The real reason Dyson is upgrading its air purifier

It’s fair to say Dyson products move a lot of air. But only one of them has the explicit job making that air better, and that’s the Dyson Pure Cool air purifier.

Dyson debuted the Pure Cool back in 2016 with the same mission as the Dyson vacuums that preceded it: re-invent a sleepy appliance category with improved features and a high-end design. And it wouldn’t be a Dyson product without a stratospheric price tag to match.

The Pure Cool was different from other Dyson products in a key way, though: at the time, it was the company’s only smart, internet-connected device (the Dyson Eye robot vacuum soon followed). Since then, Dyson has made clear its desire to integrate connectivity and AI into more of its products and become a major smart-home player, opening up a huge research facility in Singapore last year to invest in a future where “everything is automatic.”

That’s probably why the company is making a big deal about a relatively routine upgrade to its air purifier. The second-generation Pure Cool improves on the first with better filtering, an improved LCD that shows your air quality in real time, and a new mode that keeps it from blowing cool air in your face when it’s cold. Oh, and it also costs more than the first one.

But mostly the new model is a message from Dyson that the company is committed to improving its smart devices, especially in the face of increased competition from the likes of Xiaomi and others.

A few Dyson reps dropped by the Mashable offices in New York City to walk me through what’s new with the Pure Cool. Like the previous model, it’s equipped with multiple sensors (including frickin’ laser beams) that can detect small particles (like pollen or dust) as well as harmful chemicals, filters for capturing those pollutants, and what the company calls Air Multiplier technology for pushing the cleaned-up air out to the room.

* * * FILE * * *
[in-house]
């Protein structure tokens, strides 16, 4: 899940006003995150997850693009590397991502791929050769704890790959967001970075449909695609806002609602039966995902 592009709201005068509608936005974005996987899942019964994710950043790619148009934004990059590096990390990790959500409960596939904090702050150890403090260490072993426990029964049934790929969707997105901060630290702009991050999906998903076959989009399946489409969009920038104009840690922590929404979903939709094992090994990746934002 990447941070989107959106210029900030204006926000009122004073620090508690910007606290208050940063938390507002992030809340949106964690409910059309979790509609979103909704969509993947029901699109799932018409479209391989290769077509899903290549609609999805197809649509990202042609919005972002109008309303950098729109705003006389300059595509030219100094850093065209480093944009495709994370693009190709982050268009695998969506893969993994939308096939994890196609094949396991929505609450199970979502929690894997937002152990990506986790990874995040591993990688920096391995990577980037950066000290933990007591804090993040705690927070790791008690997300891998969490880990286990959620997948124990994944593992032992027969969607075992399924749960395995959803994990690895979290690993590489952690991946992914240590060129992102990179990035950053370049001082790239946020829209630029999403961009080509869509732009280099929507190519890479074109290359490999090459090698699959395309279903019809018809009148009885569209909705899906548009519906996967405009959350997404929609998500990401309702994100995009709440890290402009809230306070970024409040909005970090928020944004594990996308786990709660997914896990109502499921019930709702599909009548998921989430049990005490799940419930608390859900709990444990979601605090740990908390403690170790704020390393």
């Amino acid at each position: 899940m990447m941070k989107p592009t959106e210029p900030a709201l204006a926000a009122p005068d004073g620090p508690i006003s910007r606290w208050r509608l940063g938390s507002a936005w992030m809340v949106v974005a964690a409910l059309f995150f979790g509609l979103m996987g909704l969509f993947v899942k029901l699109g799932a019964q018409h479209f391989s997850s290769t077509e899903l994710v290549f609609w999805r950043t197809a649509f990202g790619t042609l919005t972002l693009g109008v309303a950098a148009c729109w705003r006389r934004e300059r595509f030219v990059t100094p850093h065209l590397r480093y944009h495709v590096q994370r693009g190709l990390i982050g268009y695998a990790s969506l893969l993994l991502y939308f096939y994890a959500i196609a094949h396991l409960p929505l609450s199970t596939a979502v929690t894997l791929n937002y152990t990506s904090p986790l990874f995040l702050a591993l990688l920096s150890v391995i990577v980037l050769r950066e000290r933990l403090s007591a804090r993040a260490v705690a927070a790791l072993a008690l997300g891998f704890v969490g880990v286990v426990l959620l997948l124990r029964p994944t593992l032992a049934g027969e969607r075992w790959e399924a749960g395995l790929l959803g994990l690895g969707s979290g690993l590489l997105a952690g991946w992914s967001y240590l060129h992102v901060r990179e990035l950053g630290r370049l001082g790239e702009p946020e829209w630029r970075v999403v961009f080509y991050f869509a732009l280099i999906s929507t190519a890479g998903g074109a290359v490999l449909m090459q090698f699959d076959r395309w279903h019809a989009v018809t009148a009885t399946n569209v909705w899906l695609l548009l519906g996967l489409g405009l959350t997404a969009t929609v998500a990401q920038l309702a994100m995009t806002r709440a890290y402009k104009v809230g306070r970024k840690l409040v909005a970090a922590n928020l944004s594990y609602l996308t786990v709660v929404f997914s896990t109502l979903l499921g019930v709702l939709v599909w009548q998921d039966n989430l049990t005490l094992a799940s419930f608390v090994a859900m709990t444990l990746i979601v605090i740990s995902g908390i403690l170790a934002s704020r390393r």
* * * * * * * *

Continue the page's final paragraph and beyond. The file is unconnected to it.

There are two models: the larger, oval-shaped TP04 “tower” priced at $549 and the smaller, circular DP04 at $449 (each is $50 more than its first-gen predecessor). Both come in white silver or blue silver. For the first-gen Pure Cool, Dyson eventually launched a Pure Cool+Hot, which also had the ability to act as a space heater, but there is no such variant for gen two, at least not yet.

As mentioned, the Pure Cool is a “smart” device, meaning it connects to your Wi-Fi network and has an accompanying app, Dyson Link. You can monitor the air quality of the room in real time from the front panel or the app, and it even shows you how good a job it’s doing by comparing the indoor air quality to what things are like outside (the app gets regional air quality data from third parties).

Dyson claims the new Pure Cool filters captures 99.97 percent of particles as small as 0.3 microns (a human hair is about 50 microns thick). Carbon filters remove chemicals from the air, including benzene, nitrogen dioxide, and formaldehyde. The filters are bigger and thicker than in the first-gen model, with 60 percent more HEPA (high efficiency particulate air) absorber material, the company says.

Those filters don’t last forever, though. Dyson says if you run the purifier for 12 hours a day, the filters should last about a year (a little over 4,000 hours total), though many households — especially those that are empty during the day — likely won’t need to run it that much. Filter replacements cost $79.99 ($10 more than the previous model).

The new Pure also has better convenience features. Not only can it rotate in an almost complete circle (you can set it to oscillate at any angle up to 350 degrees via the app), but it can also blow air out the sides in a “backward airflow mode.” Normally the Pure Cool blows air forward in the same way Dyson’s fans do, but in case you’d rather not have cool air blowing all winter long, reversing the flow is a welcome new feature.

For many, the reverse mode will be the only setting they’ll need to adjust from time to time — the new Dyson Pure Cool is definitely designed to be a “set it and forget it” device. The auto mode can adjust the filtering and fan depending on your air quality, and at night, it’ll dim its LCD panel and keep noise at a low level.

Of course, you can check on the device and control it anytime via the app, but I doubt most will find it necessary. If you equate “smart” with “pretty much hassle-free,” the new Dyson Pure Cool is the kind of smart device you’ll like. more

by: Mashable